|Streltsov Dmitry. Russo-Japanese Relations: What Should Be Done?|
Russo-Japanese Relations: What Should Be Done?Streltsov Dmitry
Generally speaking, a comparatively low level of political relationship between Russia and Japan is not the result of the North territories issue. Rather it originated in the much deeper problem of the general public distrust in Japan towards Russia, its perception as a "Soviet-like" country. Actually it reflected the atmosphere of cold war preserved in East Asia in the post-bipolar world, the situation contrary to Europe.
Yet, in the first three decades of the 21 century, two additional factors contributed to the freezing vector. First, the two countries had different incentives for doing business with each other, and that has hindered the political dialogue, including at the highest level. The generally pragmatic Japanese political elite in its policy-making towards Russia remained hostage of the public sentiment which is driven by mostly the nationalistic rhetoric. Japan mainly wanted to move the notorious territorial issue off dead center.
Tokyo's policy of persistent revival of the "North territories issue" as a primary attention issue on the political agenda of bilateral relations with Russia, which had been shaped against the background of the general drift towards populist politics, became a mostly domestic political resource of the political administration, rather than a seriously taken international problem resolving which would ensure a qualitative leap in these relations. No matter who the new prime minister is, whether he comes from the DPJ, the LDP or some other party, a positive dynamic in negotiations on the Northern Territories was the only thing that could give him a boost as far as relations with Russia are concerned. The problem of the ‘Northern Territories' is generally treated by the Japanese as a problem of national dignity. Several generations of Japanese have been educated that it was the Soviet Union that implemented the aggression against Japan and occupied these territories, and so any concession is treated as a sort of betrayal of national interests.
Another crucial factor is the low status of Russia in Japan's economic priorities. Russia still did not obtain the status of an important strategic partner for Japan, especially in terms of economic relations - also because Russia does not have an investment climate appropriate for Japanese business. It is well-known that the much worse political relations and territorial disputes do not impede Japan from developing relations with China and South Korea that are vital trade and economic partners of Tokyo. Yet, political frictions do not go beyond a certain red line that could pose a fundamental risk for business. With Russia, Japanese politics can easily use any populist rhetoric without any risk of endangering Japanese economic interests. So stagnation in the political dialogue may be interpreted in the context of the limited level of development of economic relations with Russia.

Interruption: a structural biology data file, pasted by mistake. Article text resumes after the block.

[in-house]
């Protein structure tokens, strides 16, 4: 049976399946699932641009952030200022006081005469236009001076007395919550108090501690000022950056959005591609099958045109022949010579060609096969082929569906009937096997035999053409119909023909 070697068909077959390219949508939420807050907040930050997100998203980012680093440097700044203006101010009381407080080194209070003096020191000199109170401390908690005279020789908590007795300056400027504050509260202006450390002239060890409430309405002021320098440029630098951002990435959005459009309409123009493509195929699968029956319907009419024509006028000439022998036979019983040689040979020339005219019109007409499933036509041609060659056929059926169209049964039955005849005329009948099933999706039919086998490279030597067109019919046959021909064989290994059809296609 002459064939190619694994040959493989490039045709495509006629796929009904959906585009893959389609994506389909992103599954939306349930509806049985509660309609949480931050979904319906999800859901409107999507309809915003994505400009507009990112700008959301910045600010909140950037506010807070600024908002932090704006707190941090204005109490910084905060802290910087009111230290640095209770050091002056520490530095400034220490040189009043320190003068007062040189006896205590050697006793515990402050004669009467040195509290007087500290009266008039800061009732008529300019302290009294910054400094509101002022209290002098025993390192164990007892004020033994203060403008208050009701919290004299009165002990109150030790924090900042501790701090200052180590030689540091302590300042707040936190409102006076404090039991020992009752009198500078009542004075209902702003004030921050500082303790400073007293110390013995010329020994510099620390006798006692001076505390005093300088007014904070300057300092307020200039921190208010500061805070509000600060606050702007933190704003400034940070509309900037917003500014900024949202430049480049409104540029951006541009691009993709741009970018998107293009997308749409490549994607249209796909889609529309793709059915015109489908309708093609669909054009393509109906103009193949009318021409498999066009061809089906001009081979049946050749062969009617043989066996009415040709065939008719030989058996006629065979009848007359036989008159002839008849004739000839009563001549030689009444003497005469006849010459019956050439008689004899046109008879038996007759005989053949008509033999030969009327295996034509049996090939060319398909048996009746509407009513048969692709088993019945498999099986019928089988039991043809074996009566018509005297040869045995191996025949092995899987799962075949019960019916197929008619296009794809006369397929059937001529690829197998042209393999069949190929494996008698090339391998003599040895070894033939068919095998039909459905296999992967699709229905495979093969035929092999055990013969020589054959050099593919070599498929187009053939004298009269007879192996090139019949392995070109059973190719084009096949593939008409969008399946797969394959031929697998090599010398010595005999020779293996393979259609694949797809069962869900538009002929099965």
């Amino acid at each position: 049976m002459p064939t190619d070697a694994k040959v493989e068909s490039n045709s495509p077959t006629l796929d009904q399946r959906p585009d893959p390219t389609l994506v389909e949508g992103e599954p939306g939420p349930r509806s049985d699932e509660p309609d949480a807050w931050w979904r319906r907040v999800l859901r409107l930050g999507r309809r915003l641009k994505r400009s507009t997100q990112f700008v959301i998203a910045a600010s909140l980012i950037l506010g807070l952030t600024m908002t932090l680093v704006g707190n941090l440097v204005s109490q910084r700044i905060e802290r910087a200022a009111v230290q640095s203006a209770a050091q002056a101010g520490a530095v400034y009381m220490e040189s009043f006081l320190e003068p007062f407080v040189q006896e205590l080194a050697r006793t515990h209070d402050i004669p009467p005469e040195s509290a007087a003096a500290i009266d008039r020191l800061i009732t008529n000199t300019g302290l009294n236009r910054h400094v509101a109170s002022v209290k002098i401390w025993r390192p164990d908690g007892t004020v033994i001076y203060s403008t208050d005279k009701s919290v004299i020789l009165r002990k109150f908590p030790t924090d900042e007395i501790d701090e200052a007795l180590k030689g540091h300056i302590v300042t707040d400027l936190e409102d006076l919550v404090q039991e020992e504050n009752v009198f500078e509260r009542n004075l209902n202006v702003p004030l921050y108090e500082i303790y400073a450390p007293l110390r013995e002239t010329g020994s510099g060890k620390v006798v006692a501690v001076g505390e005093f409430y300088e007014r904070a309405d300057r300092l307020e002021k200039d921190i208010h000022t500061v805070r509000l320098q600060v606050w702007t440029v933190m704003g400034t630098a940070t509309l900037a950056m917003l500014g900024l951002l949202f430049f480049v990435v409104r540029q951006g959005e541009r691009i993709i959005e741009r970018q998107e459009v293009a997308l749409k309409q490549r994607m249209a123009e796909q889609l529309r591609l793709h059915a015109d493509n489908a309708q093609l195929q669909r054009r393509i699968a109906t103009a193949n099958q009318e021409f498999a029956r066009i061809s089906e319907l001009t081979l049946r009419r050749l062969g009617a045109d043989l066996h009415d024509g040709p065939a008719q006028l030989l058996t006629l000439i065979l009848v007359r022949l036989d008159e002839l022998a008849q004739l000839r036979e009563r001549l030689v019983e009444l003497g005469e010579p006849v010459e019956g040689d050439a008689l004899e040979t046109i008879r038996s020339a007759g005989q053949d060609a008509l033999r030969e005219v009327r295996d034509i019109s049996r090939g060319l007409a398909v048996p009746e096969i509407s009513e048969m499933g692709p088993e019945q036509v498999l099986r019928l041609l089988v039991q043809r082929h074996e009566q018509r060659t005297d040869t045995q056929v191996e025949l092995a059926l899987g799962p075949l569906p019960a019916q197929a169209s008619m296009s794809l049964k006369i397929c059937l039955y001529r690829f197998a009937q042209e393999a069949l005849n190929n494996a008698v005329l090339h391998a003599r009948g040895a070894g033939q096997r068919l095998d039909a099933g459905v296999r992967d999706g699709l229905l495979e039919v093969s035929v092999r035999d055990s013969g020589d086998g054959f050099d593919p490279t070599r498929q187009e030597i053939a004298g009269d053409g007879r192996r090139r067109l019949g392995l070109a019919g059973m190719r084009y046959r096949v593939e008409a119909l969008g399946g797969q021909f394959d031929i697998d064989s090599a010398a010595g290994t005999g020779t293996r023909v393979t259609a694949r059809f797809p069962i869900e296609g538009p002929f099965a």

Meanwhile, Russia has not made immediate progress on the territorial issue a goal. Russia considered it vital that the parties work towards establishing good relations and fostering economic ties, cross-border cooperation, etc. in parallel with peace treaty negotiations. Russia's leaders have repeatedly stressed that an issue as delicate as the territorial problem can only be solved in an atmosphere of mutual trust, and that requires a long time to develop. It could take several generations. In Moscow's view, the only thing that was to be done was to pursue the policy of dignified and stable relations. Both countries need to move this issue from the center of the agenda of bilateral relations and focus on economic, cultural and other practical spheres of our cooperation - the formula of Chinese-Japanese relations, where territorial disputes do exist as well, but do not dominate their agenda.
In the foreseeable future, the Security Treaty with the US will remain the cornerstone of Japanese foreign policy. However, the modification of the treaty system towards greater flexibility, adaptability, economic efficiency, which goes parallel with the process of strengthening Japan's assertiveness in international affairs, creates additional opportunities for Japan-Russia dialogue over a broad range of issues of international security in East Asia.
However, there is room for more intensified efforts, and both countries are well aware of this. So far, one has witnessed only tactical steps towards each other, made as part of "preventive diplomacy". The logical question then is what kind of strategy both countries should pursue next to break the deadlock.